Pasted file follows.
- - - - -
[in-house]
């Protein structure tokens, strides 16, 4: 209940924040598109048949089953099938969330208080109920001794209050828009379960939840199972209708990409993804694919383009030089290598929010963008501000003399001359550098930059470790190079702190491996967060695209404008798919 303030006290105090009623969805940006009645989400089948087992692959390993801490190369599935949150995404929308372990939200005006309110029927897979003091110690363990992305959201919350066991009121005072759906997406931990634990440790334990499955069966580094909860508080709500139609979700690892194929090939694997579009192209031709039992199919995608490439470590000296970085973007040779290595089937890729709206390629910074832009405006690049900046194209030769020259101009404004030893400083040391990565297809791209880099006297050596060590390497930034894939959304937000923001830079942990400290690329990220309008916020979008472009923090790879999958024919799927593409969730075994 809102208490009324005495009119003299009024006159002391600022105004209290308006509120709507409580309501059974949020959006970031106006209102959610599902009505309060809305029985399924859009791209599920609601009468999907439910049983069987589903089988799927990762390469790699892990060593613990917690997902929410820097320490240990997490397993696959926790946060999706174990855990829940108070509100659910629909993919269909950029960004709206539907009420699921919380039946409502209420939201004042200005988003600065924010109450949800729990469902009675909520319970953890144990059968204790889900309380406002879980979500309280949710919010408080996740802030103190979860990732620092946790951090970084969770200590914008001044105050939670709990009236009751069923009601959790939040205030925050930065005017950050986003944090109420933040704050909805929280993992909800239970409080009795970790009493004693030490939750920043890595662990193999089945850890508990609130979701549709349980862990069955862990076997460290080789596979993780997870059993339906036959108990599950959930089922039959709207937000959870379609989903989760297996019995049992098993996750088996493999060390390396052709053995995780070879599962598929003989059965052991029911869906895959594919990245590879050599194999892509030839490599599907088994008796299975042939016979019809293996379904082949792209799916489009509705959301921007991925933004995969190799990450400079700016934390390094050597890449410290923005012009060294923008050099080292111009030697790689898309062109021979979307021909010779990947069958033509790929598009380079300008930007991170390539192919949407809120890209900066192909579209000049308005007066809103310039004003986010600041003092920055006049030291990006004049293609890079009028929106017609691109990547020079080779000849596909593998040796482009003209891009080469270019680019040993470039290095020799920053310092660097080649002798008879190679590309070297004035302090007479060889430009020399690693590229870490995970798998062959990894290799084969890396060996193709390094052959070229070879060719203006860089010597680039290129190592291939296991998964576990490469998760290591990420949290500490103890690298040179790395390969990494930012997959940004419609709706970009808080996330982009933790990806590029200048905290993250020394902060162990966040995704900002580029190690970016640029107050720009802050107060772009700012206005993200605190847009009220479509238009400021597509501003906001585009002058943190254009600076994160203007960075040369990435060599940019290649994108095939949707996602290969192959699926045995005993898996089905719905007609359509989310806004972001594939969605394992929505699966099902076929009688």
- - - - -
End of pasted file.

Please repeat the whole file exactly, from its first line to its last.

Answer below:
[in-house]
């Protein structure tokens, strides 16, 4: 209940924040598109048949089953099938969330208080109920001794209050828009379960939840199972209708990409993804694919383009030089290598929010963008501000003399001359550098930059470790190079702190491996967060695209404008798919 303030006290105090009623969805940006009645989400089948087992692959390993801490190369599935949150995404929308372990939200005006309110029927897979003091110690363990992305959201919350066991009121005072759906997406931990634990440790334990499955069966580094909860508080709500139609979700690892194929090939694997579009192209031709039992199919995608490439470590000296970085973007040779290595089937890729709206390629910074832009405006690049900046194209030769020259101009404004030893400083040391990565297809791209880099006297050596060590390497930034894939959304937000923001830079942990400290690329990220309008916020979008472009923090790879999958024919799927593409969730075994 809102208490009324005495009119003299009024006159002391600022105004209290308006509120709507409580309501059974949020959006970031106006209102959610599902009505309060809305029985399924859009791209599920609601009468999907439910049983069987589903089988799927990762390469790699892990060593613990917690997902929410820097320490240990997490397993696959926790946060999706174990855990829940108070509100659910629909993919269909950029960004709206539907009420699921919380039946409502209420939201004042200005988003600065924010109450949800729990469902009675909520319970953890144990059968204790889900309380406002879980979500309280949710919010408080996740802030103190979860990732620092946790951090970084969770200590914008001044105050939670709990009236009751069923009601959790939040205030925050930065005017950050986003944090109420933040704050909805929280993992909800239970409080009795970790009493004693030490939750920043890595662990193999089945850890508990609130979701549709349980862990069955862990076997460290080789596979993780997870059993339906036959108990599950959930089922039959709207937000959870379609989903989760297996019995049992098993996750088996493999060390390396052709053995995780070879599962598929003989059965052991029911869906895959594919990245590879050599194999892509030839490599599907088994008796299975042939016979019809293996379904082949792209799916489009509705959301921007991925933004995969190799990450400079700016934390390094050597890449410290923005012009060294923008050099080292111009030697790689898309062109021979979307021909010779990947069958033509790929598009380079300008930007991170390539192919949407809120890209900066192909579209000049308005007066809103310039004003986010600041003092920055006049030291990006004049293609890079009028929106017609691109990547020079080779000849596909593998040796482009003209891009080469270019680019040993470039290095020799920053310092660097080649002798008879190679590309070297004035302090007479060889430009020399690693590229870490995970798998062959990894290799084969890396060996193709390094052959070229070879060719203006860089010597680039290129190592291939296991998964576990490469998760290591990420949290500490103890690298040179790395390969990494930012997959940004419609709706970009808080996330982009933790990806590029200048905290993250020394902060162990966040995704900002580029190690970016640029107050720009802050107060772009700012206005993200605190847009009220479509238009400021597509501003906001585009002058943190254009600076994160203007960075040369990435060599940019290649994108095939949707996602290969192959699926045995005993898996089905719905007609359509989310806004972001594939969605394992929505699966099902076929009688």